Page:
January 27, 2023


Still car-crazy after all these years

Paul Stefansky’s Boss Hoss Mustang Funny Car

The Boss Hoss was Paul Stefansky's entry for the 1968 drag racing season. The rare notchback Mustang funny car relied on an injected Ford SOHC for power.
Rare notchback Mustang funny car driven by Paul Stefansky
Funny cars with Mustang Notchback body shells are fairly rare, but Paul Stefansky chose a notchback for his Boss Hoss fuel funny car

Last time around I explored Another Mustang Funny Car Mystery, in which I looked at an under construction car that looked suspiciously like Paul Stefansky’s Notch-back Mustang flopper.

Mustang body came from Lee Iacocca

Thanks to input from Daryl Huffman, we now know the car in question belonged to Tom Stanke and that the bodies on both Stanke’s car and the Boss Hoss came from Ford Styling. Ford used fiberglass mockups to demo the Mustang before the actual metal cars were built. According to Huffman (who knows more than a little about 1960s-era Ford and Mercury funny cars) Stefanky purchased the body shell for the Boss Hoss directly from Lee Iacocca.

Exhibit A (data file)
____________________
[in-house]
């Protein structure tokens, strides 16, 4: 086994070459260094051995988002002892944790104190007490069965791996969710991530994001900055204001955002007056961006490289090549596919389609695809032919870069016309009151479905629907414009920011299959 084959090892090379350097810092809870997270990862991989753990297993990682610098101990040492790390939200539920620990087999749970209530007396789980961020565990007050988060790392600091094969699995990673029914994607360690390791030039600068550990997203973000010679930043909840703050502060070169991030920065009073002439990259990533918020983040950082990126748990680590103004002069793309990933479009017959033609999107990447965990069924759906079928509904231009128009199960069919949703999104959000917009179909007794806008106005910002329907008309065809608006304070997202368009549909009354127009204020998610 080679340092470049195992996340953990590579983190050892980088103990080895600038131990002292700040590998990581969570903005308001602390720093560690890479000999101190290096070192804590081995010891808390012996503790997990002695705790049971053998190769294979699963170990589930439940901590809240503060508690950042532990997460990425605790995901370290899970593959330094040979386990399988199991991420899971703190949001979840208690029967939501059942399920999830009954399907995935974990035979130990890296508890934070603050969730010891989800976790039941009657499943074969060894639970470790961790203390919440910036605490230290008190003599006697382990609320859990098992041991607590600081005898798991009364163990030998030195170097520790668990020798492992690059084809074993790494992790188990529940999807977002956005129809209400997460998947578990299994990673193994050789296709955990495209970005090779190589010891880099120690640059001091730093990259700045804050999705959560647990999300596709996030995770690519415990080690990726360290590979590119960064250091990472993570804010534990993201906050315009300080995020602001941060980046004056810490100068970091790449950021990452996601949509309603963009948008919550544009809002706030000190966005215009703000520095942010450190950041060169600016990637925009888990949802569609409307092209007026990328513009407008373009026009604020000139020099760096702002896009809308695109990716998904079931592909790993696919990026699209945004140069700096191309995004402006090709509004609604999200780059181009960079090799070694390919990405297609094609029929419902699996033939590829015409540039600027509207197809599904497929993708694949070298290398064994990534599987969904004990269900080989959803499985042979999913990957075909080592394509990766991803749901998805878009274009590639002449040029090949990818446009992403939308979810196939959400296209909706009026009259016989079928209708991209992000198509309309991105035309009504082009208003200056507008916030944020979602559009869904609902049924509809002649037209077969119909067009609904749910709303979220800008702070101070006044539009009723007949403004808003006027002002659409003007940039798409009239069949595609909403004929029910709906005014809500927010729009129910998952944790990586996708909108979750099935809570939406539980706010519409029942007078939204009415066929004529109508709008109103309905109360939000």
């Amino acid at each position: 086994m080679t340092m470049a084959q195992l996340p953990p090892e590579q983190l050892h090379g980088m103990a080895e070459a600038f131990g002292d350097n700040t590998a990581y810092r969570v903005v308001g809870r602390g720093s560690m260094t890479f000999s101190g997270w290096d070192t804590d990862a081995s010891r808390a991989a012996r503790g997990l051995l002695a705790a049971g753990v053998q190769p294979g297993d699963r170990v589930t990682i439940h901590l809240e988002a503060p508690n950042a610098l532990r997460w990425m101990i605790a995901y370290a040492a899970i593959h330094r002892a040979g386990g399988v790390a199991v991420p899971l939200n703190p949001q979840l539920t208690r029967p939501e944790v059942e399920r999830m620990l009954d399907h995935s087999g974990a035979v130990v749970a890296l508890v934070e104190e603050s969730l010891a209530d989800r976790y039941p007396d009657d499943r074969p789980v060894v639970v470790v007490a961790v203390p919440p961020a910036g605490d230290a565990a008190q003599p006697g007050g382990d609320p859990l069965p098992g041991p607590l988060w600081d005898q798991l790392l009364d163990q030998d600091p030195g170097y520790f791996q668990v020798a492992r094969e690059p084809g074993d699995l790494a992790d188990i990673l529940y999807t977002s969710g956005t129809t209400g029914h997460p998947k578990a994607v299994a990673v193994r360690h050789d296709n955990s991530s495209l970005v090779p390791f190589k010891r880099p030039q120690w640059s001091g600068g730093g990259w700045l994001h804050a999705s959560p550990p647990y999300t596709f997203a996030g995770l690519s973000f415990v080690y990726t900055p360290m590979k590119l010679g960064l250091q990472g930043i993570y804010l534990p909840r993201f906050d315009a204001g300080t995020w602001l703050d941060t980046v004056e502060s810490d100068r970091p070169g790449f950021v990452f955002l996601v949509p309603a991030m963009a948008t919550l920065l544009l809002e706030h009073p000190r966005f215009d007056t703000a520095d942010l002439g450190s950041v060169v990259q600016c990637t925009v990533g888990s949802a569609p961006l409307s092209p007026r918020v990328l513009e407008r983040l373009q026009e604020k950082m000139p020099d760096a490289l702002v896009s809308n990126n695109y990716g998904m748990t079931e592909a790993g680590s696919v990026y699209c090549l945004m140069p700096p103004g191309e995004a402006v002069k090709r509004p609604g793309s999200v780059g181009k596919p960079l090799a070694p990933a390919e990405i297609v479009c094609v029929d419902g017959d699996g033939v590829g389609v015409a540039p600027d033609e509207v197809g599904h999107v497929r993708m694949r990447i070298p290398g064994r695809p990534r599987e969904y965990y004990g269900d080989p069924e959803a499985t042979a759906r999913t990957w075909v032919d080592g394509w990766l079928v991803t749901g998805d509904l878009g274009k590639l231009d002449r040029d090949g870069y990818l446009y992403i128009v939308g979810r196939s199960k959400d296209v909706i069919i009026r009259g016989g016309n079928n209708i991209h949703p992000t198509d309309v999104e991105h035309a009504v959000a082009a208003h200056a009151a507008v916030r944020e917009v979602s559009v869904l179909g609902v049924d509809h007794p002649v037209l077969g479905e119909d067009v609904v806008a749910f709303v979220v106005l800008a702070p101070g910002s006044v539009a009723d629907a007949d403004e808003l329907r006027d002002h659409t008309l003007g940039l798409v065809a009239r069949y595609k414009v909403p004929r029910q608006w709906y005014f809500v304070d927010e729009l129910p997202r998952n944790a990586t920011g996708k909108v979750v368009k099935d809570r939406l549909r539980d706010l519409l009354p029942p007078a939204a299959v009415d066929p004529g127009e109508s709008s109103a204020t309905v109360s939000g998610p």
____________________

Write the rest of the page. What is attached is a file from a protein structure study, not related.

If you compare this 1968 Detroit Autorama photo of the Boss Hoss with that of Stanke’s car, you will see that while the body shells are similar, the chassis are very different.

The chassis of the Boss Hoss appears to be a Logghe Brothers ladder frame, or at least a similar design. Power comes from an injected Ford SOHC V-8, the same power-plant used by the dominant Mercury Comets of Don Nicholson and Eddie Schartman in 1968.

I don’t know whether Stefansky ever converted the Boss Hoss to a supercharger, as most of his contempories did during the ’68 season. Stefansky did switch to a blown cammer for the sleek fastback Super Stang he campainged in later years.

The Boss Hoss predated zoom headers

Note that Stefansky’s car, like the other fuel cars of the period, lacked up-swept headers. Zoomie headers, designed to increase down force and increase traction, had yet to become popular.

The Boss Hoss has a full roll-cage. The original 1966 Logghe flip-top cars had dragster-style loop roll bars. At some point, NHRA and other sanctioning bodies mandated that funny cars be equipped with full four-point roll cages. Even before the new rules were enacted, however, many builders and competitors adopted the safer rollcage design. Stefansky was prepared with a complete roll cage.

I saw the Boss Hoss run at least a couple of times. His later ride, the Super Stang, was beautiful, swoopy Mustang fastback. I missed the notchback design, however. In a sea of fastback Mustang funny cars, Stefansky’s Boss Hoss always stood out from the herd.

Tom Bonner